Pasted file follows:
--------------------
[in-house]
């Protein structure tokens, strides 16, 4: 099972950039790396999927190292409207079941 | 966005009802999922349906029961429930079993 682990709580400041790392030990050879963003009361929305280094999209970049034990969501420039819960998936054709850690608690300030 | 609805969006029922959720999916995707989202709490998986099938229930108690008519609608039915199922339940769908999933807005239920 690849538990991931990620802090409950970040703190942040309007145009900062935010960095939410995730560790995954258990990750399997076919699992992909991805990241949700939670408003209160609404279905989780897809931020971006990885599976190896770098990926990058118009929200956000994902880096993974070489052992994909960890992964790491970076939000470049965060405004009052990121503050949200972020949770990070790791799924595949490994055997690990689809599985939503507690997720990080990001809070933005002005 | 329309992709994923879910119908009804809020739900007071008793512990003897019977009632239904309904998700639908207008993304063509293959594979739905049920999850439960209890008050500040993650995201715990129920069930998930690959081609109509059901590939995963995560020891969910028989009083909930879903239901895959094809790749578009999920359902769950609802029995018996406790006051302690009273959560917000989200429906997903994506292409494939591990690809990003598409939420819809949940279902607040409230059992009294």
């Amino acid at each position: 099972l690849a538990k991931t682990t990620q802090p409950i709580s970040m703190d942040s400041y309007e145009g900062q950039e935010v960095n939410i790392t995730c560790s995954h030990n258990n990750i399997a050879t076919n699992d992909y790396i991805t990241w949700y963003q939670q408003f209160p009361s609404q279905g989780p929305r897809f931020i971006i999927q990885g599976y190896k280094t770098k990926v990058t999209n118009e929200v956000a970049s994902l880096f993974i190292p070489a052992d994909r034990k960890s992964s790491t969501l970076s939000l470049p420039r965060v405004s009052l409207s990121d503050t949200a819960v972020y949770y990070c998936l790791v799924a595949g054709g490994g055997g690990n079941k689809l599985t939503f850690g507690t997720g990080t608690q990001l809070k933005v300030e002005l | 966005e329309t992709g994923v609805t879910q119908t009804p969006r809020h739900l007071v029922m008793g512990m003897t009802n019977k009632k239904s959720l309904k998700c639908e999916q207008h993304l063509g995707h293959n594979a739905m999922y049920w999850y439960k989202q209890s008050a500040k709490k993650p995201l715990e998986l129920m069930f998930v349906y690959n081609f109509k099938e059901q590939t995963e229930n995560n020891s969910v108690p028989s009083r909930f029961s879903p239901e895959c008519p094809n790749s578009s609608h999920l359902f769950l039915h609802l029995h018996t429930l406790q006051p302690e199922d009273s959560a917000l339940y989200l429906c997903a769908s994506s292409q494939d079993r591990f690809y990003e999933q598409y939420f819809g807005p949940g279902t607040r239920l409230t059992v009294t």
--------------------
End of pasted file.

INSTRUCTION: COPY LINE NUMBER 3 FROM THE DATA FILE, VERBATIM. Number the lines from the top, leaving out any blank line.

């Amino acid at each position: 099972l690849a538990k991931t682990t990620q802090p409950i709580s970040m703190d942040s400041y309007e145009g900062q950039e935010v960095n939410i790392t995730c560790s995954h030990n258990n990750i399997a050879t076919n699992d992909y790396i991805t990241w949700y963003q939670q408003f209160p009361s609404q279905g989780p929305r897809f931020i971006i999927q990885g599976y190896k280094t770098k990926v990058t999209n118009e929200v956000a970049s994902l880096f993974i190292p070489a052992d994909r034990k960890s992964s790491t969501l970076s939000l470049p420039r965060v405004s009052l409207s990121d503050t949200a819960v972020y949770y990070c998936l790791v799924a595949g054709g490994g055997g690990n079941k689809l599985t939503f850690g507690t997720g990080t608690q990001l809070k933005v300030e002005l | 966005e329309t992709g994923v609805t879910q119908t009804p969006r809020h739900l007071v029922m008793g512990m003897t009802n019977k009632k239904s959720l309904k998700c639908e999916q207008h993304l063509g995707h293959n594979a739905m999922y049920w999850y439960k989202q209890s008050a500040k709490k993650p995201l715990e998986l129920m069930f998930v349906y690959n081609f109509k099938e059901q590939t995963e229930n995560n020891s969910v108690p028989s009083r909930f029961s879903p239901e895959c008519p094809n790749s578009s609608h999920l359902f769950l039915h609802l029995h018996t429930l406790q006051p302690e199922d009273s959560a917000l339940y989200l429906c997903a769908s994506s292409q494939d079993r591990f690809y990003e999933q598409y939420f819809g807005p949940g279902t607040r239920l409230t059992v009294t």